Last year, around September 2011, my Dad decided it would be a good idea to invest in a solar water heater. As winters tend to be rather cold (like... duh) and taking a bath in frigid water is never a great experience, we normally use an electric water heater which is commonly known here as a "geyser".
Electric water heaters guzzle power like anything. Especially since the one we had was very old. Our power bills would jack up every winter and electricity is never cheap in the first place. Plus, my Step-mom has a habit of forgetting things and, more often than not, she would forget to turn the "geyser" off. It does have an auto shut-off but then it would have been on for quite a while and the water would be way too hot.
Power is also never reliable around here. We get power cuts so often. When there is a power cut during the mornings, we have to heat water using the lpg gas stove. LPG is also not cheap. It is also not easy to get. One has to book a refill 20 days after getting the last refill, wait ten days and then make hundreds of phone calls at exactly 9 a.m. (95% of which will either get a busy tone or no one will ever answer).
Any phone call later than 10 a.m. is useless as the refilled tanks would have been impossible to get by then. If, and that is one mega-big "if", we are lucky, the lpg agency people will answer the phone. That is also no assurance we will be able to get a refill. If, and that is another mega-big "if", we are really lucky, we will be told to run to a village where the refill truck will be.
Then I have to run and get the car out of the garage while Dad runs to get the empty lpg cylinder and load it into the trunk. Then we hope that when we get to wherever the truck is, that the line will be short. On really lucky days (as in really, really, really, really lucky days) standing in line will only take an hour and a half. On bad days, we will need to stand in line for over two hours only to be told that the full cylinders are all gone and we have to come back the next day (and fall in line all over again). And, since they never know where the truck will be in means another round of hundreds of phone calls.... sigh.
Now back to the topic at hand...
We had scoured the net for information as we had no idea how to go about anything. We did not even know what it would look like except that we had an idea there would be solar panels of some sort. We tried to fiend local dealers and we called a lot of different suppliers and dealers. It was obvious we knew nothing as every time we would be asked if we wanted the copper or glass, we would ask which would be better. The quotes were high and we were getting a bit worried about the cost.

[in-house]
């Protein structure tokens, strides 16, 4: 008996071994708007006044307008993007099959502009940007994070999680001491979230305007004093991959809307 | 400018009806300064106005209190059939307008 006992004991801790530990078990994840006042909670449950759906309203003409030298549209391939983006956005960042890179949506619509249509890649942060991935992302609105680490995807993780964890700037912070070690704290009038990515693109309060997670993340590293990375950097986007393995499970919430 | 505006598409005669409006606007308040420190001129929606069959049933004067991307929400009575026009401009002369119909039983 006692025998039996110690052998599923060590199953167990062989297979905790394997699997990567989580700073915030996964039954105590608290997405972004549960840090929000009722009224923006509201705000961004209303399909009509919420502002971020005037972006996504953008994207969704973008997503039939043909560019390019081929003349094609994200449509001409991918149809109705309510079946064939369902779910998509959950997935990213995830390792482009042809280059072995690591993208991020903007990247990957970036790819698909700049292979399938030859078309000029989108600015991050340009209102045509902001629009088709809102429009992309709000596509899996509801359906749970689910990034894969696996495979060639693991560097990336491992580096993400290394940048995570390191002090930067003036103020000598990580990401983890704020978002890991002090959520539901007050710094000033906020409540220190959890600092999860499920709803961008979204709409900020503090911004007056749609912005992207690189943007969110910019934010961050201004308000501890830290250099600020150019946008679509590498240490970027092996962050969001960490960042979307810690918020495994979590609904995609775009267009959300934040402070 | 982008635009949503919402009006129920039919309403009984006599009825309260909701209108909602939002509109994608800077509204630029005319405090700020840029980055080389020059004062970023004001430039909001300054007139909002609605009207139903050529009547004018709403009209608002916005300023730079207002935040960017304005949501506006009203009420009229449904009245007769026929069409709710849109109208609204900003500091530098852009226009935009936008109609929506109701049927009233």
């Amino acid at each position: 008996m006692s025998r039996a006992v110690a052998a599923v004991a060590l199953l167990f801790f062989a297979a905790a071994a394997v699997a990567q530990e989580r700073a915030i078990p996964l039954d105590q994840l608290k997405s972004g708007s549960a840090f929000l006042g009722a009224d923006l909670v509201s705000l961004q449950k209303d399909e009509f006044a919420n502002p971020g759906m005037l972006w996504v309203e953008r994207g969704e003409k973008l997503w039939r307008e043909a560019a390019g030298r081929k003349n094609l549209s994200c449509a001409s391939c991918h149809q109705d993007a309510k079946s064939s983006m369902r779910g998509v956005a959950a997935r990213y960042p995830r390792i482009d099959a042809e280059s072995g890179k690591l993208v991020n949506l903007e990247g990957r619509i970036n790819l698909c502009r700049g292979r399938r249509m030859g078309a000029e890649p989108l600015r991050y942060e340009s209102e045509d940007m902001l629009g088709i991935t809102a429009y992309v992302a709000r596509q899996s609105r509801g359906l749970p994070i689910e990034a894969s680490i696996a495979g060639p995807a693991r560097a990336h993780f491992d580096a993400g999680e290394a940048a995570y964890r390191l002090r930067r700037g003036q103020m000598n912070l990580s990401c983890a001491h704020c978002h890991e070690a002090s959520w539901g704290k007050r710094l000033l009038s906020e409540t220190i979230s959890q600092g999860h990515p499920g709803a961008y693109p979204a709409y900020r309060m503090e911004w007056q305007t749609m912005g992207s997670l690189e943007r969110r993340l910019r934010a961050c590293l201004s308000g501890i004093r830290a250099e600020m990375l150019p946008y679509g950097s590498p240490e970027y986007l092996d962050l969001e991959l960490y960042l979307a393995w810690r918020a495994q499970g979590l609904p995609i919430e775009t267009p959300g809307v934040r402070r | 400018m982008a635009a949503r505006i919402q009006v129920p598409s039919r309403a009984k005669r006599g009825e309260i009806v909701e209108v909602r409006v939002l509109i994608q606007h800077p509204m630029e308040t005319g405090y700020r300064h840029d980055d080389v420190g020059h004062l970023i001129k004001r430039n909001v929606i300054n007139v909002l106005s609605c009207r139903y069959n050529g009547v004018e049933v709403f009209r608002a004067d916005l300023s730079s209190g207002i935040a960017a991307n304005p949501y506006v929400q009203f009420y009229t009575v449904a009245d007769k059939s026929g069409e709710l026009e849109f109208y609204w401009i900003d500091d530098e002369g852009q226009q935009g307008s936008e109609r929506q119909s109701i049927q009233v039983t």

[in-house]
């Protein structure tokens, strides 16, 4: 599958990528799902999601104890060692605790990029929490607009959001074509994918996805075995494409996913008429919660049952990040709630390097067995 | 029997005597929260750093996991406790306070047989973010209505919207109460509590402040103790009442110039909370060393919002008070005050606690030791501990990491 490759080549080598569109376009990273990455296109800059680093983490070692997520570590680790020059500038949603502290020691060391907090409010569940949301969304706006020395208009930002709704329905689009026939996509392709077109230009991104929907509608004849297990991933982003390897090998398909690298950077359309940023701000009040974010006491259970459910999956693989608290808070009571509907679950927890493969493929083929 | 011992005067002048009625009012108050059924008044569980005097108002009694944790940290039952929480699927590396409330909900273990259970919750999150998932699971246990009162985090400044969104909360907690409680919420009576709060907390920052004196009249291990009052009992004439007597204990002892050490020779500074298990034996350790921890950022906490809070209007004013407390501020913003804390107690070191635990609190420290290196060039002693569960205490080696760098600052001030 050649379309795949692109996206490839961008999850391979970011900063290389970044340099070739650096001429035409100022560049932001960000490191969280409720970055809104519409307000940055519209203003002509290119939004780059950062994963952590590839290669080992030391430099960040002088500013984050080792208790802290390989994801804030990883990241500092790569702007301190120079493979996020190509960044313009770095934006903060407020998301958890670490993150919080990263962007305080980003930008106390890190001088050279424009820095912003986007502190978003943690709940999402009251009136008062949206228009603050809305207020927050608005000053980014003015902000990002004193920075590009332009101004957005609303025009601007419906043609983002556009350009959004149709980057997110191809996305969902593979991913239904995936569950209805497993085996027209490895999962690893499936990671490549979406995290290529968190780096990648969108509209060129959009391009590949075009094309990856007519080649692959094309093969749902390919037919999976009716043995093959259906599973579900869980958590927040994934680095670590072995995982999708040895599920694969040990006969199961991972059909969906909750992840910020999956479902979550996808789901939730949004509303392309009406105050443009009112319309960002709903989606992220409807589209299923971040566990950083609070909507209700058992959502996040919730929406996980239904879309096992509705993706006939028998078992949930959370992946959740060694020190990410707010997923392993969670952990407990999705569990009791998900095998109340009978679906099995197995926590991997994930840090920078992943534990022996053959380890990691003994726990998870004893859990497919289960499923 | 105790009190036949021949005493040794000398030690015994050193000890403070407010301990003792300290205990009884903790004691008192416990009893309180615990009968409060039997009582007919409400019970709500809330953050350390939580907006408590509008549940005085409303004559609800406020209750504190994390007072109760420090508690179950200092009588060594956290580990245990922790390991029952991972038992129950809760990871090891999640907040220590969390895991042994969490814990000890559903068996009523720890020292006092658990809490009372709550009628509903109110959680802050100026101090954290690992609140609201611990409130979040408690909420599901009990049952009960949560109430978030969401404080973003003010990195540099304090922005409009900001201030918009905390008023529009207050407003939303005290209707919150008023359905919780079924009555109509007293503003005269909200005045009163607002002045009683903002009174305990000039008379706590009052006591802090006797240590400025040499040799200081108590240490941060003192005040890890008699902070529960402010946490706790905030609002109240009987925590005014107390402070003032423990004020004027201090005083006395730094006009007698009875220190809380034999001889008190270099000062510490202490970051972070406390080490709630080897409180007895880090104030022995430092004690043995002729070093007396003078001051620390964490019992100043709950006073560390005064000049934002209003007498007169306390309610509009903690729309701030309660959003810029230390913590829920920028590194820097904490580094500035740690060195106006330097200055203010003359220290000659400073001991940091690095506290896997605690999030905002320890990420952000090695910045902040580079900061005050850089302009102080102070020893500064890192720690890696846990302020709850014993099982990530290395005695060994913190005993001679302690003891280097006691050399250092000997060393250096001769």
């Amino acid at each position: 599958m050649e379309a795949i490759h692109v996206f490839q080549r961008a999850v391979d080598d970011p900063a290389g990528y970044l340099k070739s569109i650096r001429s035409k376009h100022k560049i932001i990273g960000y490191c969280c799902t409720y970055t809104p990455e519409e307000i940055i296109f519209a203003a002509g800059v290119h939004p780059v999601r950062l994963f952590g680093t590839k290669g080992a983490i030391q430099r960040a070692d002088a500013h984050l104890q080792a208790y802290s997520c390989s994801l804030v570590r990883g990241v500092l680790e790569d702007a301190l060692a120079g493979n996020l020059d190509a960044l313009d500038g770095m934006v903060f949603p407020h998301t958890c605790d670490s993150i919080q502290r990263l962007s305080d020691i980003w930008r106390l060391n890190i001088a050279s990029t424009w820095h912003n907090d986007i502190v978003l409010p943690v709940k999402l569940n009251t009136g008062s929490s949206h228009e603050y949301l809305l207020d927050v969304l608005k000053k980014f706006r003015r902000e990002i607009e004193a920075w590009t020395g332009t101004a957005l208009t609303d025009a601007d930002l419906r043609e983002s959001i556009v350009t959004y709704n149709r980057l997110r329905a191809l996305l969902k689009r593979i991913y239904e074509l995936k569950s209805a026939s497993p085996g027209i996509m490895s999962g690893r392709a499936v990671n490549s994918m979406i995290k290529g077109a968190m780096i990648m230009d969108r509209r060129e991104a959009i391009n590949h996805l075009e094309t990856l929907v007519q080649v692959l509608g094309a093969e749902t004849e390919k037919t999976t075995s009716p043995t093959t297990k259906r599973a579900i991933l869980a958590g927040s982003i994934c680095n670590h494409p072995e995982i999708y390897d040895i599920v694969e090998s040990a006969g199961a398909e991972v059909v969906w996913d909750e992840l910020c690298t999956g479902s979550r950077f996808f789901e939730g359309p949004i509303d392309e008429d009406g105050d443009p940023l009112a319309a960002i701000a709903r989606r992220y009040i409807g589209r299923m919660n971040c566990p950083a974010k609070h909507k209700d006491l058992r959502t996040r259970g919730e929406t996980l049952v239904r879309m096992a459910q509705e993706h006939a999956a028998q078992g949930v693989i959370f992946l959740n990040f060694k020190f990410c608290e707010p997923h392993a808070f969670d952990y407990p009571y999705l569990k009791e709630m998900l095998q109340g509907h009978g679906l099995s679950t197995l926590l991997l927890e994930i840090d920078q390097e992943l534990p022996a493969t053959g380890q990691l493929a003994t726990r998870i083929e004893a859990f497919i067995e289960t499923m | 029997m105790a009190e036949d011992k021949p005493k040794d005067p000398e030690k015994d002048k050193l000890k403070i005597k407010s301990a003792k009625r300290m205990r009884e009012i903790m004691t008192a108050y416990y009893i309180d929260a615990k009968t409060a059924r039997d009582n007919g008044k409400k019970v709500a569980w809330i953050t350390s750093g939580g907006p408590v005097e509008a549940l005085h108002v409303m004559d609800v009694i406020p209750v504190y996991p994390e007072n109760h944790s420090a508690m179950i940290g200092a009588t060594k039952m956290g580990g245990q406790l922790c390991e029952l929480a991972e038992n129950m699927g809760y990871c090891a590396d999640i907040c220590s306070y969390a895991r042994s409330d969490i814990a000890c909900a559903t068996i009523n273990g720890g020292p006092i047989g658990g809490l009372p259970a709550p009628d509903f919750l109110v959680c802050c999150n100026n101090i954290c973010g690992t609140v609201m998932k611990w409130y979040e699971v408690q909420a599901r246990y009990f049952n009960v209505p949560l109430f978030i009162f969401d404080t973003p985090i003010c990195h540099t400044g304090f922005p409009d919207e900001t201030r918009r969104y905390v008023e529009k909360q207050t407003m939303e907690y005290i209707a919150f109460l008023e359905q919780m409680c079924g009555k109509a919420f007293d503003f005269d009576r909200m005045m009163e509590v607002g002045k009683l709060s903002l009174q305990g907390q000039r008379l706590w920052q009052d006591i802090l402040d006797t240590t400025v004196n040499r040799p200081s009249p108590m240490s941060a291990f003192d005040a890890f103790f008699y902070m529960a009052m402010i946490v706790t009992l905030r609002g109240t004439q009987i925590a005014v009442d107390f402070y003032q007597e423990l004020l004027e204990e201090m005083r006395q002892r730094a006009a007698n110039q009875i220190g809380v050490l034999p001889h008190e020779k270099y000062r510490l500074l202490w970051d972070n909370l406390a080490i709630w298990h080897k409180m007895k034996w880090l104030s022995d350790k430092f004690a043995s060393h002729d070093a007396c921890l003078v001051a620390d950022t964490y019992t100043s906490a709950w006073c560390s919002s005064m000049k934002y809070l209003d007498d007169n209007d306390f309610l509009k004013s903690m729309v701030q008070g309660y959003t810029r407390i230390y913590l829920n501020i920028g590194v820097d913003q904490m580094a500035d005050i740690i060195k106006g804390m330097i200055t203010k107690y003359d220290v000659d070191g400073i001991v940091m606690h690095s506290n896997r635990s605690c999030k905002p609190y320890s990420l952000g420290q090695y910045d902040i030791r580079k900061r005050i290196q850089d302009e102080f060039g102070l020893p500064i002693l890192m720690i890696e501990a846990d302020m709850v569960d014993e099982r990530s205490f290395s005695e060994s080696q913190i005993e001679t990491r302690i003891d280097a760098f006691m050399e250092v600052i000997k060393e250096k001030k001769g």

Then one day, we saw an ad in the paper. There was an ad that announced subsidies for people who would like to install solar water heaters. There wasn't much info but there was a website printed on that ad. So I turned my trusty comp on and browsed. The website listed a number of dealers and there was one that was nearest where we lived. We called the dealer and he promised to visit our home first to see if we could benefit from a solar water heater.
When the guy came, he took a look at out roof and said we were in a great location as there were no structures blocking sunlight so we can go ahead and invest in a solar water heater. He explained that it would cost us Rs. 20,000 or so and we would get a 30% subsidy from the central government. That sounded like music to Dad's ears and he decided, on the spot, to pay a deposit and go ahead with it.
A few days later the crew arrived and they set up the entire thing. They had told us in advance to have the plumber fix some pipes so that things can be set up real quick. It took about 5 hours and we were all set. But, as it was already late afternoon, there may not be much hot water as the sun would only be around a short time.
The solar water heater was formally "inaugurated" the day after it was set up (meaning we used it for the first time... hehehe). And... well... it was great! All three of us had enough hot water to take a bath without using any electricity.
On very sunny days, the water gets really nice and hot. We would need to mix in a little cold water to use it for bathing. However, on cloudy days, there would only be enough for my step-mom to use. She is the first one to wake up at our home and take a bath. Luckily, those days were few and we enjoyed having warm baths.
Last week I checked our power bills online. Lo and behold! (Drum roll puh-leezzzzz) It was definitely a lot less than what we would usually get if we used the electric water heater! Yippee!!! About a 1,000 rupees less. Now that is really something we can be happy about.
I guess solar water heaters do really work and they really do help save a lot of electricity.
Now we are trying to find out if we can get a solar set-up so we can cut back on electricity some more. So far, the costs are way too much and we cannot afford it just yet. Maybe, if we get really, really, really, really, really lucky (fingers, toes, arms, legs and eyes crossed)... there will be a an offer for government subsidies which will make it much more affordable. Till then... we are hoping.... :)